I received a copy of Discerning Your Call to Ministry by Jason K. Allen recently.  I had heard about this book while listening to the Rainer on Leadership podcast.  I was intrigued by what I had heard on this book.  I believe that the content of this book covers some thoughts that those who are wrestling with what God is wanting to do in their lives wrestle with.  Below are some of my thoughts about this book.

At the beginning, Allen jumps right into definition mode.  In the introduction, he shows the difference of being called to minister, called to ministry, and called to the ministry.  This is an important distinction that I believe many do not see.  Allen does a good job of showing the difference and importance of each term.

The meat of the book is divided up into 10 chapters.  Each chapter deals with a question to help the reader better see what God may be doing in his or her own heart.  He uses Bible verses, thoughts from Christian ministers of the past, and personal stories to help the reader wrestle with each question.

The conclusion of the book helps the reader by giving points to pursue in relation to what the reader has discovered about himself or herself through the questions.  It is good that Allen not only helps those who come through the questions still feeling that God is calling them to the ministry of the gospel, but he also shares encouragement for those who do not sense that call.  Allen does not devalue those who are not called to the ministry, but he encourages them to be faithful to what God is calling them to.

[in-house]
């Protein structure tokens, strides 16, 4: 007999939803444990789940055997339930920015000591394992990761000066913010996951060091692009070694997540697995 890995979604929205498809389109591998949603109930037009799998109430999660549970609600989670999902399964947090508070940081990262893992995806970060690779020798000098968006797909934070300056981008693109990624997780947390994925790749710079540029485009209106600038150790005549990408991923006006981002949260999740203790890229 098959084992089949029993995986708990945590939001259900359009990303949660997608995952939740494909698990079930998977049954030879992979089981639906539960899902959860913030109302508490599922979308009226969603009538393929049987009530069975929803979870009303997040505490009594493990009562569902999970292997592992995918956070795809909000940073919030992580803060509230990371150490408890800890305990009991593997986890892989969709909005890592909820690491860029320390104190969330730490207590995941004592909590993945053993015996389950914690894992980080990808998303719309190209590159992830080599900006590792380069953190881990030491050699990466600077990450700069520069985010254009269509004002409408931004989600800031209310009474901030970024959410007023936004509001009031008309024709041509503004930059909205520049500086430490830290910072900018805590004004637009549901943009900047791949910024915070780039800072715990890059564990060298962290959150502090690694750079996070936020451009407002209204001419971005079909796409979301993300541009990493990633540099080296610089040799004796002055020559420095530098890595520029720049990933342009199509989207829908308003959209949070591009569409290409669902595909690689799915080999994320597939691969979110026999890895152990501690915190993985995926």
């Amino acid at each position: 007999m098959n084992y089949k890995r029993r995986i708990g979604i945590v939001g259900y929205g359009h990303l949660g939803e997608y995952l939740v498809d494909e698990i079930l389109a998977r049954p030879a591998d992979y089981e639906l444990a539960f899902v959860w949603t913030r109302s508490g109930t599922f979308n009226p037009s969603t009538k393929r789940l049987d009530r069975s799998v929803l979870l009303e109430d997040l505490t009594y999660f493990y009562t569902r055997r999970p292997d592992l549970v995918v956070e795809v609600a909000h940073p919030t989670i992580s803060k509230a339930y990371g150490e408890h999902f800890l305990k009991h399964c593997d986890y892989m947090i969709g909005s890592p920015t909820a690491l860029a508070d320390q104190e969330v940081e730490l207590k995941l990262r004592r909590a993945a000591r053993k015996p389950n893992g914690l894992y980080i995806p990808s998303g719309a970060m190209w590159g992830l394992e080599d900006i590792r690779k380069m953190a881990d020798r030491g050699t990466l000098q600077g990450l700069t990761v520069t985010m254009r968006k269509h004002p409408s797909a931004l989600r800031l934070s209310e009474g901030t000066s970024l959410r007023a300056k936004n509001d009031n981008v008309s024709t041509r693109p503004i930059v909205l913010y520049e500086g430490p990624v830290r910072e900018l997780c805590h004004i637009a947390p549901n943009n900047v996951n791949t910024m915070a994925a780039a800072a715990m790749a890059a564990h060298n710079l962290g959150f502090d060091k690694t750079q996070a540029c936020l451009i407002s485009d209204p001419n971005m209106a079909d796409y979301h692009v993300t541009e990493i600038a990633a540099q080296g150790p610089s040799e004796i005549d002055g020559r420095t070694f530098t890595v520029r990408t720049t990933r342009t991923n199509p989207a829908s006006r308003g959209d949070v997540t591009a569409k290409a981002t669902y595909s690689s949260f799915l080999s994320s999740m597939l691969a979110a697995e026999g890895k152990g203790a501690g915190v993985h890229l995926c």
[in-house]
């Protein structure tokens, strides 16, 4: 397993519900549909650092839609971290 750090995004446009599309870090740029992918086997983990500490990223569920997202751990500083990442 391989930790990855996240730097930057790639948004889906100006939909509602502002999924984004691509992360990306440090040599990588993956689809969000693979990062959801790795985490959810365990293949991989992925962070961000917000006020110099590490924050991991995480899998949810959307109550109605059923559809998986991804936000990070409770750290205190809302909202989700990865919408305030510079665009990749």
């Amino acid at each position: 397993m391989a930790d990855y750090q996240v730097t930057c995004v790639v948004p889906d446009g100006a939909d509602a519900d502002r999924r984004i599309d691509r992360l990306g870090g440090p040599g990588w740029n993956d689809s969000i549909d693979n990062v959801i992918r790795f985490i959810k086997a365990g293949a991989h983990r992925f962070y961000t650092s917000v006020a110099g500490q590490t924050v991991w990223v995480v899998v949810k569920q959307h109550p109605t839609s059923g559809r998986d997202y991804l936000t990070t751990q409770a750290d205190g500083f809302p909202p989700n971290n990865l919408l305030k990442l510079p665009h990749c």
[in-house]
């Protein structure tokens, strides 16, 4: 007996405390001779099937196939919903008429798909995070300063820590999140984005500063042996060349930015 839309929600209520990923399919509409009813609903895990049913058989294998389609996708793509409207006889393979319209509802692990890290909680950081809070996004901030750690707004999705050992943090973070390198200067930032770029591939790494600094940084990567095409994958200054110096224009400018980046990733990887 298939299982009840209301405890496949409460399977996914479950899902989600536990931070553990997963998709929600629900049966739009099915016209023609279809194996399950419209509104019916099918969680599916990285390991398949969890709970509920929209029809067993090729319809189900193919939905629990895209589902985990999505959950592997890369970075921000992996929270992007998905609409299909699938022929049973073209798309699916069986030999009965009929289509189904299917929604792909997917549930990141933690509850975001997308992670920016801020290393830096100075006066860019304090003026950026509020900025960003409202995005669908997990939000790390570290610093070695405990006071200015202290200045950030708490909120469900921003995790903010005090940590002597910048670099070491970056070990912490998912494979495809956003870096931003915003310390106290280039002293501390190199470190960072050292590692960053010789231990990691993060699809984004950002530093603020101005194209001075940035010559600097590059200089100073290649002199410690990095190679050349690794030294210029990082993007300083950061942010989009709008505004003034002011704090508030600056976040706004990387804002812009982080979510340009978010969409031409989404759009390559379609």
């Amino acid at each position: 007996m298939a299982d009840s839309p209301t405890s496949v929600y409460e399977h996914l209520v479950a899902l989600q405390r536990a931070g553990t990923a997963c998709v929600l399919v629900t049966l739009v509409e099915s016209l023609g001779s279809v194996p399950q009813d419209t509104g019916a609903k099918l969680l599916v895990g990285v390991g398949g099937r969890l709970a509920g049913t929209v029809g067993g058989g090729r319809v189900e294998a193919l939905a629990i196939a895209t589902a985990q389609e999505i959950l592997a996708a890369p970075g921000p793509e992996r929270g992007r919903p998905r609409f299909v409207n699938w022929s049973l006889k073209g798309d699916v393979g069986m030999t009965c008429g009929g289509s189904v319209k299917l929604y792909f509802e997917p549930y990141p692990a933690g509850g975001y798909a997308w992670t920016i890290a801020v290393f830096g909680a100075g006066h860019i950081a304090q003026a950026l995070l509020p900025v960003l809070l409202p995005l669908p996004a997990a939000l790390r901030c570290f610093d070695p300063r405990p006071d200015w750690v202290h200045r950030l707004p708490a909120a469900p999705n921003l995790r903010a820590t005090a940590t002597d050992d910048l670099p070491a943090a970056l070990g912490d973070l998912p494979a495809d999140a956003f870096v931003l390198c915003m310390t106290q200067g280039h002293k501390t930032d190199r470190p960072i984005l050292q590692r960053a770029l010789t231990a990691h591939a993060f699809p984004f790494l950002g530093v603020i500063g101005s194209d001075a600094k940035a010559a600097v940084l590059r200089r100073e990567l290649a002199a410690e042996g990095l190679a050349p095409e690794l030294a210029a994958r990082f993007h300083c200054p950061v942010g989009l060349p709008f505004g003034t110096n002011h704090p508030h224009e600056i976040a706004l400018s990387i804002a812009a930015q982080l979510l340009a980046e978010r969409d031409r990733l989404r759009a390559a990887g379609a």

As one who has felt the call to the ministry, I remember the times of wrestling and trying to figure out what that meant.  I also remember hearing the stories of many who wrestled much longer with what God was doing in their lives – those who were called to the ministry and those who were not.  I am grateful to Dr. Allen for the work that he has put forth here in Discerning Your Call to Ministry.  I believe that this small book will have a big impact on many men and women going forward who are wondering what God is up to in their lives.

If you sense that God might be up to something and calling you to a deeper service… if you find yourself wrestling with what God is wanting you to do with your life… I would encourage you to get a copy of Discerning Your Call to Ministry and let this great tool help you discern what God is doing in your life.  It will be money well spent.

Recently, I was asked to check out a new book that was written for church leaders.  I love to read.  I love the church.  Reading a book that talked about how to develop leadership both within and outside of the church?  Now you got my attention.